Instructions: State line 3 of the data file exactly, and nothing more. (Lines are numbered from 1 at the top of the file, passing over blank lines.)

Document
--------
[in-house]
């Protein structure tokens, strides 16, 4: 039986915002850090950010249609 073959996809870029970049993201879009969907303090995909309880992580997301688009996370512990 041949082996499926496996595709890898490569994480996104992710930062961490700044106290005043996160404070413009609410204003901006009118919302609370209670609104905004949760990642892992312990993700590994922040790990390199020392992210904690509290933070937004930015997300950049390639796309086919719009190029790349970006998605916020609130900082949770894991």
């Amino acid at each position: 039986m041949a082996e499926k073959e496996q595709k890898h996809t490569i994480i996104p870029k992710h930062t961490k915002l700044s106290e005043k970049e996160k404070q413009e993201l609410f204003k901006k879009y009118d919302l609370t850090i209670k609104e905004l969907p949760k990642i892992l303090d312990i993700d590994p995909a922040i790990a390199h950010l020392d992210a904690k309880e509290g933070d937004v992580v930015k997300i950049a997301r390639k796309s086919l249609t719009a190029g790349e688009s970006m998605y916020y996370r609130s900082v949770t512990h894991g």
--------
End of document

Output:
């Amino acid at each position: 039986m041949a082996e499926k073959e496996q595709k890898h996809t490569i994480i996104p870029k992710h930062t961490k915002l700044s106290e005043k970049e996160k404070q413009e993201l609410f204003k901006k879009y009118d919302l609370t850090i209670k609104e905004l969907p949760k990642i892992l303090d312990i993700d590994p995909a922040i790990a390199h950010l020392d992210a904690k309880e509290g933070d937004v992580v930015k997300i950049a997301r390639k796309s086919l249609t719009a190029g790349e688009s970006m998605y916020y996370r609130s900082v949770t512990h894991g």